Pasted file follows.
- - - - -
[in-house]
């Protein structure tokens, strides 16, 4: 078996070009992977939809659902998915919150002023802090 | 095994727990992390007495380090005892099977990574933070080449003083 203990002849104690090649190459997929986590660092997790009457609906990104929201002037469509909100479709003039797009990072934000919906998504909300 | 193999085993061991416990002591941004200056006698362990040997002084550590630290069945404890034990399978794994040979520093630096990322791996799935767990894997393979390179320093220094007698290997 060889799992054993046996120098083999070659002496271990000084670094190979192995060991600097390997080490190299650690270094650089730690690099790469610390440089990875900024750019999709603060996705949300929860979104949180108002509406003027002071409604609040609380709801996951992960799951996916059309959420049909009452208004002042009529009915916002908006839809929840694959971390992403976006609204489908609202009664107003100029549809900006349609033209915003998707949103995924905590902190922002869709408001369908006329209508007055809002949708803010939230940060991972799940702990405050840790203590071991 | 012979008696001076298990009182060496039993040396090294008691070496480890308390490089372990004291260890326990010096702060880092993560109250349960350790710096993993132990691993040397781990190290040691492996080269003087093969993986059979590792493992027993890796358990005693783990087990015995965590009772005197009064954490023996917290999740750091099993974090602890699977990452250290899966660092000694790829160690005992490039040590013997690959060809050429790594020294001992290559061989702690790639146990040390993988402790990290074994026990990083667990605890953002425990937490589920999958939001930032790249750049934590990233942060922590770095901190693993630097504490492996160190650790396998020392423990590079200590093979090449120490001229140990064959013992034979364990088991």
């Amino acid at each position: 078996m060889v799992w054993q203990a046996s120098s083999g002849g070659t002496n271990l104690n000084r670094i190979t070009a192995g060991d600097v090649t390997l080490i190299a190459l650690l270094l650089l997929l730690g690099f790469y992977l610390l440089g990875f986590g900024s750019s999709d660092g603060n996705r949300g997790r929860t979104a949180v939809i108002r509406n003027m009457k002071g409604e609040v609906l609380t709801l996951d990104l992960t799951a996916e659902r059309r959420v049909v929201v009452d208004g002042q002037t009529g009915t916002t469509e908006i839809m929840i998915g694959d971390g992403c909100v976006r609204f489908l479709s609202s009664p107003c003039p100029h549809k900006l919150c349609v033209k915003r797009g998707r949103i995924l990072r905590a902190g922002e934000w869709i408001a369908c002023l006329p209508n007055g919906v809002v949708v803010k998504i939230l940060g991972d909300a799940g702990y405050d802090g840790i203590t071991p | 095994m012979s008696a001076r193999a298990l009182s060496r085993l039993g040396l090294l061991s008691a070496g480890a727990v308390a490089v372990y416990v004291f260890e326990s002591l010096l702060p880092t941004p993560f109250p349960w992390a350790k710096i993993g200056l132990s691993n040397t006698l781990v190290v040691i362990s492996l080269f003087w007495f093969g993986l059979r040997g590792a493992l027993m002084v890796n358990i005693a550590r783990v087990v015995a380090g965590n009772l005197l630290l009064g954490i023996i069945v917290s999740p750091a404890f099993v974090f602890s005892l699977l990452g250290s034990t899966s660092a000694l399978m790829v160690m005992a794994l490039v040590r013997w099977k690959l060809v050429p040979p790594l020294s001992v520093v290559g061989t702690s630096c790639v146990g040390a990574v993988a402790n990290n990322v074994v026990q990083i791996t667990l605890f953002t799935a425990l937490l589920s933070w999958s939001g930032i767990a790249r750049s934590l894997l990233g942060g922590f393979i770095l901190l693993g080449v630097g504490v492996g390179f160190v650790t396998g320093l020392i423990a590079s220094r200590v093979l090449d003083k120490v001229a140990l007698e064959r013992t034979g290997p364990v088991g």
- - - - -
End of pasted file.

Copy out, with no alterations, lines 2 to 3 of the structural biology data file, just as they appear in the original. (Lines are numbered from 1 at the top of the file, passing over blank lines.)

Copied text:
């Protein structure tokens, strides 16, 4: 078996070009992977939809659902998915919150002023802090 | 095994727990992390007495380090005892099977990574933070080449003083 203990002849104690090649190459997929986590660092997790009457609906990104929201002037469509909100479709003039797009990072934000919906998504909300 | 193999085993061991416990002591941004200056006698362990040997002084550590630290069945404890034990399978794994040979520093630096990322791996799935767990894997393979390179320093220094007698290997 060889799992054993046996120098083999070659002496271990000084670094190979192995060991600097390997080490190299650690270094650089730690690099790469610390440089990875900024750019999709603060996705949300929860979104949180108002509406003027002071409604609040609380709801996951992960799951996916059309959420049909009452208004002042009529009915916002908006839809929840694959971390992403976006609204489908609202009664107003100029549809900006349609033209915003998707949103995924905590902190922002869709408001369908006329209508007055809002949708803010939230940060991972799940702990405050840790203590071991 | 012979008696001076298990009182060496039993040396090294008691070496480890308390490089372990004291260890326990010096702060880092993560109250349960350790710096993993132990691993040397781990190290040691492996080269003087093969993986059979590792493992027993890796358990005693783990087990015995965590009772005197009064954490023996917290999740750091099993974090602890699977990452250290899966660092000694790829160690005992490039040590013997690959060809050429790594020294001992290559061989702690790639146990040390993988402790990290074994026990990083667990605890953002425990937490589920999958939001930032790249750049934590990233942060922590770095901190693993630097504490492996160190650790396998020392423990590079200590093979090449120490001229140990064959013992034979364990088991």
């Amino acid at each position: 078996m060889v799992w054993q203990a046996s120098s083999g002849g070659t002496n271990l104690n000084r670094i190979t070009a192995g060991d600097v090649t390997l080490i190299a190459l650690l270094l650089l997929l730690g690099f790469y992977l610390l440089g990875f986590g900024s750019s999709d660092g603060n996705r949300g997790r929860t979104a949180v939809i108002r509406n003027m009457k002071g409604e609040v609906l609380t709801l996951d990104l992960t799951a996916e659902r059309r959420v049909v929201v009452d208004g002042q002037t009529g009915t916002t469509e908006i839809m929840i998915g694959d971390g992403c909100v976006r609204f489908l479709s609202s009664p107003c003039p100029h549809k900006l919150c349609v033209k915003r797009g998707r949103i995924l990072r905590a902190g922002e934000w869709i408001a369908c002023l006329p209508n007055g919906v809002v949708v803010k998504i939230l940060g991972d909300a799940g702990y405050d802090g840790i203590t071991p | 095994m012979s008696a001076r193999a298990l009182s060496r085993l039993g040396l090294l061991s008691a070496g480890a727990v308390a490089v372990y416990v004291f260890e326990s002591l010096l702060p880092t941004p993560f109250p349960w992390a350790k710096i993993g200056l132990s691993n040397t006698l781990v190290v040691i362990s492996l080269f003087w007495f093969g993986l059979r040997g590792a493992l027993m002084v890796n358990i005693a550590r783990v087990v015995a380090g965590n009772l005197l630290l009064g954490i023996i069945v917290s999740p750091a404890f099993v974090f602890s005892l699977l990452g250290s034990t899966s660092a000694l399978m790829v160690m005992a794994l490039v040590r013997w099977k690959l060809v050429p040979p790594l020294s001992v520093v290559g061989t702690s630096c790639v146990g040390a990574v993988a402790n990290n990322v074994v026990q990083i791996t667990l605890f953002t799935a425990l937490l589920s933070w999958s939001g930032i767990a790249r750049s934590l894997l990233g942060g922590f393979i770095l901190l693993g080449v630097g504490v492996g390179f160190v650790t396998g320093l020392i423990a590079s220094r200590v093979l090449d003083k120490v001229a140990l007698e064959r013992t034979g290997p364990v088991g």